3 Heroes Who Do Woodworking as CPTSD/PTSD Therapy

Guest Blog Post PROVIDED BY www.Sawinery.net

Image of two men working on table saw. Image reads Woodworking as CPTSD/PTSD Therapy Woodworking can be a possible professional career and hobby for some, but recently, studies and actual experiences of people discovered the effectiveness of doing woodworking as therapy, and especially as CPTSD/PTSD therapy.

Post-traumatic stress disorder (PTSD) and complex post-traumatic stress disorder (CPTSD) are both anxiety disorders that result from trauma. PTSD usually happens to people who experience a traumatic event, which is usually a car accident or a natural disaster encounter.

CPTSD, on the other hand, is a result of repeated trauma that may have lasted for months or years. With the constant anxiety, difficulty in regulating emotions, and challenges with relationships of people with CPTSD/PTSD, therapy is needed to help them cope with the effects of their condition, or be treated altogether. Often, a therapy’s goal is not is not only to improve the symptoms, but also to restore the self-esteem on the person. Amazingly, both of these can be achieved through woodworking.

While there isn’t an actual medical data about woodworking as CPTSD/PTSD therapy, the craft allows people to divert their anxieties in a creative manner, let themselves get busy on a project, and eventually take pride in the result of their hard work. Finding it hard to believe that? Well, good thing we interviewed people who actually experienced woodworking as CPTSD/PTSD therapy on certain levels. Read on to know more about their stories.



Desk with intricate woodworking created by Mierop Mann. Mierop Mann's woodworking. Image provided by Sawinery.

"I am a 52 year old guy that choose to walk alone through life, as the memories of my childhood abuse became more recurring through triggers and abuse from my family up to the age of 40. After made a heartbreaking decision to walk away from my business and my family, it was a journey I was never prepared for.

I was struggling with acceptance and trying to understand the viciousness of the family and the alienation that went with it. I had no idea what estrangement narcissism and CPTSD had in common. It was through staying true to myself, withdrawing from reality, self discovery and determination for self help. I had to be creative in the most simple and basic way, and that was to work with my hands and keep my mind trained to stay healthy."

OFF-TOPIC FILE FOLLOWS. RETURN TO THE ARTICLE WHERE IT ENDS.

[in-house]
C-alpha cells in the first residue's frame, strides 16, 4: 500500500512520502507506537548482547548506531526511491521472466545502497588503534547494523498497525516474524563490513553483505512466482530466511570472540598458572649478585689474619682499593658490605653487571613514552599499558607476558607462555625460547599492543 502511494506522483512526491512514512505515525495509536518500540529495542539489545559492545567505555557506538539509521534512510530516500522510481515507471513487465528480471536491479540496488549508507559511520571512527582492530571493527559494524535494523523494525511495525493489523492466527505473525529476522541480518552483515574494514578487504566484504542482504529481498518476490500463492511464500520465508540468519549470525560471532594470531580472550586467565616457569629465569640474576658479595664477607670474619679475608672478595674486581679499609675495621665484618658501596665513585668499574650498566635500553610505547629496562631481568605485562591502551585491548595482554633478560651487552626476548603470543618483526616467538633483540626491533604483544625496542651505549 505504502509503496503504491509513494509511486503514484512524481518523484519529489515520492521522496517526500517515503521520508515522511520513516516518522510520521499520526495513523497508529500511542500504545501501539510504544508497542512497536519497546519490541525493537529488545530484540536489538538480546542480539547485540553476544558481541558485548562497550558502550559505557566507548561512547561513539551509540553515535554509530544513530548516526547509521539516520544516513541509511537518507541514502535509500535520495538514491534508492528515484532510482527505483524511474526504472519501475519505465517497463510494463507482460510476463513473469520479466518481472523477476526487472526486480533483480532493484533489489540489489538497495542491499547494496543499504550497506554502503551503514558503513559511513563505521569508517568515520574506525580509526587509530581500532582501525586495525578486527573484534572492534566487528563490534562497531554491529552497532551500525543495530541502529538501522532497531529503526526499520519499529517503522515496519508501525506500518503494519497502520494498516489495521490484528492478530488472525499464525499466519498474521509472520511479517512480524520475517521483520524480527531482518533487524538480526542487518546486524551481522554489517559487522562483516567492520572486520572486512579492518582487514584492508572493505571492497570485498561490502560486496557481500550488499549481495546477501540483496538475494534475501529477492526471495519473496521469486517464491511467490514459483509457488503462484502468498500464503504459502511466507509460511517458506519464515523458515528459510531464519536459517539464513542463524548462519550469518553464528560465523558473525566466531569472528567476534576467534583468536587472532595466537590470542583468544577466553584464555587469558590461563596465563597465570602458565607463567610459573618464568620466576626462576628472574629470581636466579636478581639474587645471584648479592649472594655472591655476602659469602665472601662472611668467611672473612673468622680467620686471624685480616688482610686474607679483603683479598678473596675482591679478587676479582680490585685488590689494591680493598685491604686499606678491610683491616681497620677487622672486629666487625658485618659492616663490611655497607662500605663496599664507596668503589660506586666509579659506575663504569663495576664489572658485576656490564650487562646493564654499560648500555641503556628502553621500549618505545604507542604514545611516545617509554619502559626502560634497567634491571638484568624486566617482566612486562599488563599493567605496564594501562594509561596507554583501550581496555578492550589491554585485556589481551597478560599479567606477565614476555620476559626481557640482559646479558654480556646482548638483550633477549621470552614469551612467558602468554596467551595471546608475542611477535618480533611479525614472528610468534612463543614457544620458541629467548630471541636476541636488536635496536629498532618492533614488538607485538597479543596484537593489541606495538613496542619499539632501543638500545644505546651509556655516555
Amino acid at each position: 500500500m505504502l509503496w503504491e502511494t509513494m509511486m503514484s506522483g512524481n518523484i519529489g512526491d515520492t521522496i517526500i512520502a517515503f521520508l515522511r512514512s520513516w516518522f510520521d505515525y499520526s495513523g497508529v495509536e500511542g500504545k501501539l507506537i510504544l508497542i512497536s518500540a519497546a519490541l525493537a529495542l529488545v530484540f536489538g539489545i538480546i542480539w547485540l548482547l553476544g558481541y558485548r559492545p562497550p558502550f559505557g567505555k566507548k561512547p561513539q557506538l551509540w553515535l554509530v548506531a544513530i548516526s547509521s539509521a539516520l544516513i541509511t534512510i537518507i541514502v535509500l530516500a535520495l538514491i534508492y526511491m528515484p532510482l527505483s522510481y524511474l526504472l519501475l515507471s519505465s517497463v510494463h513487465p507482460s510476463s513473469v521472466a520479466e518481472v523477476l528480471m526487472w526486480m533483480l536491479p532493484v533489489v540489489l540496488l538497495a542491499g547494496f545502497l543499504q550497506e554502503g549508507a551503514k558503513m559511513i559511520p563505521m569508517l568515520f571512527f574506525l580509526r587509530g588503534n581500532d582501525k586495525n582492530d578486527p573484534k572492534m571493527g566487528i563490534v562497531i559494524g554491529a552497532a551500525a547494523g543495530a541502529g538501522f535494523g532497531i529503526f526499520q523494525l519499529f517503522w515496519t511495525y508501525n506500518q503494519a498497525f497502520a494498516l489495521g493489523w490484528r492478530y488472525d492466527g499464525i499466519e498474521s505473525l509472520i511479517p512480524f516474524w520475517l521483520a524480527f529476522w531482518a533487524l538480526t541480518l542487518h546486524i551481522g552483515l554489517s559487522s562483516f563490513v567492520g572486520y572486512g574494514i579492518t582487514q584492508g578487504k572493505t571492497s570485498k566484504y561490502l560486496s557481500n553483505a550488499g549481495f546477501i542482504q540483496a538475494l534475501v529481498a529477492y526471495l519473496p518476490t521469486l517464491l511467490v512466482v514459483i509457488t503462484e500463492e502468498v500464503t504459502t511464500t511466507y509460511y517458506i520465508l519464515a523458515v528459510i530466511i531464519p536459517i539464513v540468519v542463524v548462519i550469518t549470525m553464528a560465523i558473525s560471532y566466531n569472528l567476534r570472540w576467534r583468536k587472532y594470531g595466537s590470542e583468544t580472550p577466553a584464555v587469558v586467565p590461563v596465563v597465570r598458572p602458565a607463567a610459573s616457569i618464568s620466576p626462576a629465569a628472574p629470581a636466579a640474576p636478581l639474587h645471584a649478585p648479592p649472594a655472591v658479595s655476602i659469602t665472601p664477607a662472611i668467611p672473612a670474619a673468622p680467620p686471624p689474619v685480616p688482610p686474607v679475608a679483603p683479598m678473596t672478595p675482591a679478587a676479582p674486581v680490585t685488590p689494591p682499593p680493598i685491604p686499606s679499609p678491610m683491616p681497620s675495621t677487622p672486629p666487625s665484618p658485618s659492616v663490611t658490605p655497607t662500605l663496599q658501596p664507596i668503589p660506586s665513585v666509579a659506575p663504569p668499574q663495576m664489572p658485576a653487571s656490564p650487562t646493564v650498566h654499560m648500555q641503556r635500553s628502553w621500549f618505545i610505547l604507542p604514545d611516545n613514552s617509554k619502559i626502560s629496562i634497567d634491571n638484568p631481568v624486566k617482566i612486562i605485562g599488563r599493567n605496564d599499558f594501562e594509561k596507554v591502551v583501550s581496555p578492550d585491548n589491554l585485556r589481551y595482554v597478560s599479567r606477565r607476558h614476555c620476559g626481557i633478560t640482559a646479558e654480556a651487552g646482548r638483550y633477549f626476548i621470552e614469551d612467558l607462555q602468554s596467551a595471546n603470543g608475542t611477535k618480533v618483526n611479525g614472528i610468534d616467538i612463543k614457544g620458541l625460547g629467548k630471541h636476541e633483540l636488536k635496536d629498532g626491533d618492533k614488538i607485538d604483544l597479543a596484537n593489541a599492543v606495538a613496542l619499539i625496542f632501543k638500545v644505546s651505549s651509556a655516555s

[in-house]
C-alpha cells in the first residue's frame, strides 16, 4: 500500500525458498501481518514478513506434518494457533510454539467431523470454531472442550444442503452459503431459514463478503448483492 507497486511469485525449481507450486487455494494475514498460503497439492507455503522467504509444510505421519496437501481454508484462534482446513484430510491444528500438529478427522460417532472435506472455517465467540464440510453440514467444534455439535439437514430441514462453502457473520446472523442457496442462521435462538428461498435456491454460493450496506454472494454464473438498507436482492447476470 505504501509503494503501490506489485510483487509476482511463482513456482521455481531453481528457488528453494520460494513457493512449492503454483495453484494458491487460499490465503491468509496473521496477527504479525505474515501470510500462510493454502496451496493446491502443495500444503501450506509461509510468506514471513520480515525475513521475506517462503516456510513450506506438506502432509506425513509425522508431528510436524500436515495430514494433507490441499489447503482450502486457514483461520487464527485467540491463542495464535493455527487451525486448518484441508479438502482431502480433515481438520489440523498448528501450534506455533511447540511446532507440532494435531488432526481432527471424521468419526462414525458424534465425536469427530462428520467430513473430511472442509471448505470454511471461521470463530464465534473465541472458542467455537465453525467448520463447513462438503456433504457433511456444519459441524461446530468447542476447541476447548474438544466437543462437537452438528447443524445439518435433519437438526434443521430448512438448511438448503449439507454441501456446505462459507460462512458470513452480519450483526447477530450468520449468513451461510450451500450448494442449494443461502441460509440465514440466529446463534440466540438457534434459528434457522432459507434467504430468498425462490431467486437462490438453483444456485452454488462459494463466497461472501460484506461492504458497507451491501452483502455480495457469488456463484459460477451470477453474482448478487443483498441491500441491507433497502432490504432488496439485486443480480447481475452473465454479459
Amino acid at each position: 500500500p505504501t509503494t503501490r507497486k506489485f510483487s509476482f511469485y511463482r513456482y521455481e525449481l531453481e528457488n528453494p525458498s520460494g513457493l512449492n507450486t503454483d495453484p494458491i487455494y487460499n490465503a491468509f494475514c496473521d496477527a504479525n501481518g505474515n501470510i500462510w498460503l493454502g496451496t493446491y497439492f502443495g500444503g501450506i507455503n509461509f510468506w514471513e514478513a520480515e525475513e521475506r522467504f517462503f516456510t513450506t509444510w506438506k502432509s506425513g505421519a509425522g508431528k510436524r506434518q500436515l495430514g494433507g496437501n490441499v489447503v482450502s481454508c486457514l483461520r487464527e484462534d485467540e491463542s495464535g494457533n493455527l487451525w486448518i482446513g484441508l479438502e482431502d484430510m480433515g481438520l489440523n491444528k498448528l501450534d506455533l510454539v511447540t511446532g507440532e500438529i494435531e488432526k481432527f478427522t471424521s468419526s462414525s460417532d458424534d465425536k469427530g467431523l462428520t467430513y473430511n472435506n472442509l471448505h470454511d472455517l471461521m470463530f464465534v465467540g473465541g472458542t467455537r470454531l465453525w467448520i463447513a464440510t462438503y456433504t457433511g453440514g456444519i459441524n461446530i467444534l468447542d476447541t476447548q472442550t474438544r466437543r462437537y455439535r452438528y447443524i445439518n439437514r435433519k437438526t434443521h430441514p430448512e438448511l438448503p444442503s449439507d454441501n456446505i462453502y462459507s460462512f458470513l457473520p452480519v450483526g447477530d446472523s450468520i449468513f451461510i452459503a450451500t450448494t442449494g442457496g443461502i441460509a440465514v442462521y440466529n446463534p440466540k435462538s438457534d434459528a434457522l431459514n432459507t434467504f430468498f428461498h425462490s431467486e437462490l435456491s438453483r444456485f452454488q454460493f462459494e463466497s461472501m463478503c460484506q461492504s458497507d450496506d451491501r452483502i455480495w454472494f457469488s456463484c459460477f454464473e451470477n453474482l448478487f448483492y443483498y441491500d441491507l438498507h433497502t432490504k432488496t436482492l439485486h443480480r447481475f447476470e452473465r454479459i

Q: How did you learn that woodworking can have a therapeutic effect on you? Why did you start doing it?
I have always had a passion for furniture and before I started this journey, I was a successful businessman with a vision for doing things differently, kind of a trendsetter. The business opportunity that I had was to put the collection of furniture together and create a film and events props house. The company was called CITRUS LOUNGE.

My creativity flourished and part of the business was to make furniture. I started making very simple cubes and squares. Then I started experimenting with larger pieces, and to fully understand the creativity, I was asked to design the backstage area for Kelly Rowland. She was invited by a cellphone company MTN for a private event here in South Africa. She wanted to have a "love-seat" in her dressing room as part of her technical rider. It was challenging and yes, it was not totally my original design, but I came up with a solution and made my version of it.

When people ask me about what I do, the only way I can explain to them is that I am an artist without a brush but with tools. The woodworking journey I am on at the moment is part of my healing process. Losing my business and my home; giving it all away for the sake of my freedom and not having much besides a motor vehicle my dog and some passion for furniture, I have adapted my life into doing basic simple things and what I can afford. I believe in my work, and even if only one person is fascinated by it, I feel validated and I feel alive.